An overlooked aspect of the marijuana legalization movement is its effect upon research and use of psychedelic substances such as psilocybin and LSD. Both substances are now subject of legitimate therapeutic research with renewed interest in potential legalization. Who would have guessed?
Now comes along an enterprising entrepreneur and files a trademark application for the term PSILOCYBIN, which is the active ingredient of so-called magic mushrooms. This would be akin to seeking trademark registration for “tetrahydrocannabinol” or “THC,” which is the active ingredient of marijuana. Is this possible? A search of the U.S. Patent and Trademark Office (USPTO) TESS database indicated no registrations or applications for the term TETRAHYDROCANNABINOL. There were 479 applications and registrations for THC but most are not related to marijuana or hemp and, if they are, do not explicitly reference tetrahydrocannabinol. In the few that do, the term is disclaimed as part of the trademark. Then how can we understand why the USPTO accepted a registration for PSILOCYBIN?
An active ingredient in any pharmaceutical would under most circumstances be viewed as a generic term that would be available to anyone branding a product or service. For example, the PTO would reject a trademark application for the words PSILOCYBIN CANDIES because the terms are descriptive of the product itself (or an ingredient) and contain generic terms (psilocybin and candies). The owner of the PSILOCYBIN trademark application, however, sought to register PSILOCYBIN for educational services:
Development and dissemination of education materials of others regarding psychoactive plants, psychoactive fungi, and chemicals and related topics in the field of spirituality, religion, politics, art and science; Publication of articles, books, pamphlets and newsletters regarding psychoactive plants, psychoactive fungi, and chemicals and related topics in the field of spirituality, religion, politics, art and science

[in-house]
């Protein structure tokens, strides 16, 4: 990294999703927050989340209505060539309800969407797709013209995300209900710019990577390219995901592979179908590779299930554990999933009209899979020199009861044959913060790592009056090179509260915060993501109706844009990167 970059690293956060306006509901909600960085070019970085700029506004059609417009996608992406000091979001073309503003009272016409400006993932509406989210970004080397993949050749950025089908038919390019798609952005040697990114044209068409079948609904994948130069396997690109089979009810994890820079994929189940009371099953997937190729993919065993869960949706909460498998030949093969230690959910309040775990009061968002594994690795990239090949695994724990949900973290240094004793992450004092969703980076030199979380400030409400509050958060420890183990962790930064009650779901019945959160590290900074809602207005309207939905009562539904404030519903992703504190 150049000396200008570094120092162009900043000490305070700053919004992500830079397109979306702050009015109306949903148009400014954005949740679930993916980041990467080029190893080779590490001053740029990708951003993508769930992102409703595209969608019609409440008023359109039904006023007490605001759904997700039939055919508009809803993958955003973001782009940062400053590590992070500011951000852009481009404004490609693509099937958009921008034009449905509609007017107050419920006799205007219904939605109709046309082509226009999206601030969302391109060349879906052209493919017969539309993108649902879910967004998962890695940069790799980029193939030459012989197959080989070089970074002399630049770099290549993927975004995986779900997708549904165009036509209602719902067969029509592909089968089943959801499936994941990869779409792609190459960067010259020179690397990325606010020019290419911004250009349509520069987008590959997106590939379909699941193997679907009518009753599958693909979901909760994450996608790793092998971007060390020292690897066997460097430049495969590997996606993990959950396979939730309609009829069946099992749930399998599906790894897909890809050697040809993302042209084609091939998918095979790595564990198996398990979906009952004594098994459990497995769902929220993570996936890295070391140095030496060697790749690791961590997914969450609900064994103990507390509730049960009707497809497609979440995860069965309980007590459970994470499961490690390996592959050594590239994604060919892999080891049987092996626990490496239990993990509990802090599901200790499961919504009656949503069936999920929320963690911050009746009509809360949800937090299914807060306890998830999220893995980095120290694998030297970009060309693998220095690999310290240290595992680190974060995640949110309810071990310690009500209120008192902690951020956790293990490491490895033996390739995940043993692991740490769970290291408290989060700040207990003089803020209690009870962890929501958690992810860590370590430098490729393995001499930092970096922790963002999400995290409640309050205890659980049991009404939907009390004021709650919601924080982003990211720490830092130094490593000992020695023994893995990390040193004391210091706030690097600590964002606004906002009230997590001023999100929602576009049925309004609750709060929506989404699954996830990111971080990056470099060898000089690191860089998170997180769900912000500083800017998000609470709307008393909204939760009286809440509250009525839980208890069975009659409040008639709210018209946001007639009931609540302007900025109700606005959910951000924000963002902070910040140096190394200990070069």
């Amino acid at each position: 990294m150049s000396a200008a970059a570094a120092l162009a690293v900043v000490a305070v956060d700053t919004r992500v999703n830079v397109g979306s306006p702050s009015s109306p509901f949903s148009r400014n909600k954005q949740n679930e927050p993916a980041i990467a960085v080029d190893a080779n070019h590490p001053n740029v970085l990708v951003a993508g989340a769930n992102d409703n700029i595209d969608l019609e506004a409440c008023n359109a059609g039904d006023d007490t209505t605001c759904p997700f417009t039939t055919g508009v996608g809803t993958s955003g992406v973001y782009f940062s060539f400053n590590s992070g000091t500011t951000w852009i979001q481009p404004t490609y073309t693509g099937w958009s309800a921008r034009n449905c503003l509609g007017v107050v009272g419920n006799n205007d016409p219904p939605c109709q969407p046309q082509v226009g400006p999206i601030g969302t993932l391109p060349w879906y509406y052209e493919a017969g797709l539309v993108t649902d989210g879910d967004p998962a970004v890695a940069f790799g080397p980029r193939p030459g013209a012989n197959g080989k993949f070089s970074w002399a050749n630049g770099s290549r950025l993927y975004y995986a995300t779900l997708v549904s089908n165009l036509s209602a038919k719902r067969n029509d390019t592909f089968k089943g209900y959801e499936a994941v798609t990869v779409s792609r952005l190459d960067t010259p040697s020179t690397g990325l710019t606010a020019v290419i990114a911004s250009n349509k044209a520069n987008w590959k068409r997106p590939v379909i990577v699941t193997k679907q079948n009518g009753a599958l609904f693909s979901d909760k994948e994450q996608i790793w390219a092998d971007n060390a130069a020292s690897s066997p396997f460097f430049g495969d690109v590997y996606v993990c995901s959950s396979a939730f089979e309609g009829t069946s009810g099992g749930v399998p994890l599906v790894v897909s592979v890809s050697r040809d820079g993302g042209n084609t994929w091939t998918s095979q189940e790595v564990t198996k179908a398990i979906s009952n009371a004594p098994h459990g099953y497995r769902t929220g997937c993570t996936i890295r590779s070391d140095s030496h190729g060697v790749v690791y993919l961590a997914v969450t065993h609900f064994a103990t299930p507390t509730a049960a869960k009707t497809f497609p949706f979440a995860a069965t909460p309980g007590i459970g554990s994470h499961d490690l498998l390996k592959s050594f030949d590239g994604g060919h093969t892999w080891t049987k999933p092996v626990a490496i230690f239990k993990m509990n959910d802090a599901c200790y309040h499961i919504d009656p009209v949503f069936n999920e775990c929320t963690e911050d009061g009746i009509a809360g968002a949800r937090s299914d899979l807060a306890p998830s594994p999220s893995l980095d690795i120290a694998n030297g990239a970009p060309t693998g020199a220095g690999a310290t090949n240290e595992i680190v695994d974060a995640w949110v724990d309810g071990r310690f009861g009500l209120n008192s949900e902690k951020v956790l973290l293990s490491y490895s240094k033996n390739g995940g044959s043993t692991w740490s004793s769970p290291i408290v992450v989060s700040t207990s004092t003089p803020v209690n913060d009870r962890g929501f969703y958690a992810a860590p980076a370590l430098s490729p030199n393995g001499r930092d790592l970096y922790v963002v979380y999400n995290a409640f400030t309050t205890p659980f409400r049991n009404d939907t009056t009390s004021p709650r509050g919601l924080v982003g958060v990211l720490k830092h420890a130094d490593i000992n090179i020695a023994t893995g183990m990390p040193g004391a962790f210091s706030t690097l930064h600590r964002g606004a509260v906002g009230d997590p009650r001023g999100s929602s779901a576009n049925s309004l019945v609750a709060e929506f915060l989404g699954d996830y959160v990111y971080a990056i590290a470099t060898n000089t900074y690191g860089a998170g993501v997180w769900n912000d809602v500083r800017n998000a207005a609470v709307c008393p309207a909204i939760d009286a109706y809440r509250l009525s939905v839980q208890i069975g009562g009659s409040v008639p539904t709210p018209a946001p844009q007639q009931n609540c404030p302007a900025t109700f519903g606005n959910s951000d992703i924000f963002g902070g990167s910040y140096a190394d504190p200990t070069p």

The Trademark Examiner initially rejected the application because the trademark described the subject matter of the educational service. In other words, because the trademark was “descriptive.” The Examiner, however, gave the applicant an out. Once the applicant began using the trademark, it would be accepted for registration in the “Supplemental Register” of the USPTO. The Supplemental Register is like a holding tank for descriptive trademarks, which are inherently weak because they have not acquired distinctiveness. If a trademark is registered in the Supplemental Register, when it acquires distinctiveness one can apply to have it transferred to the Principal Register.
By reason of its registration in the Supplemental Register, PSILOCYBIN is by definition not a distinctive trademark. Indeed, one can properly ask whether it is, in fact, a trademark at all. Will it acquire distinctiveness? In our opinion, that is doubtful. The applicant would have to prove to the USPTO that its educational services are “top of the mind” when consumers see the term PSILOCYBIN as opposed to their thinking that it’s simply the term for the active ingredient in magic mushrooms.
What’s the chance of that, or are we hallucinating?
— Adam G. Garson, Esq.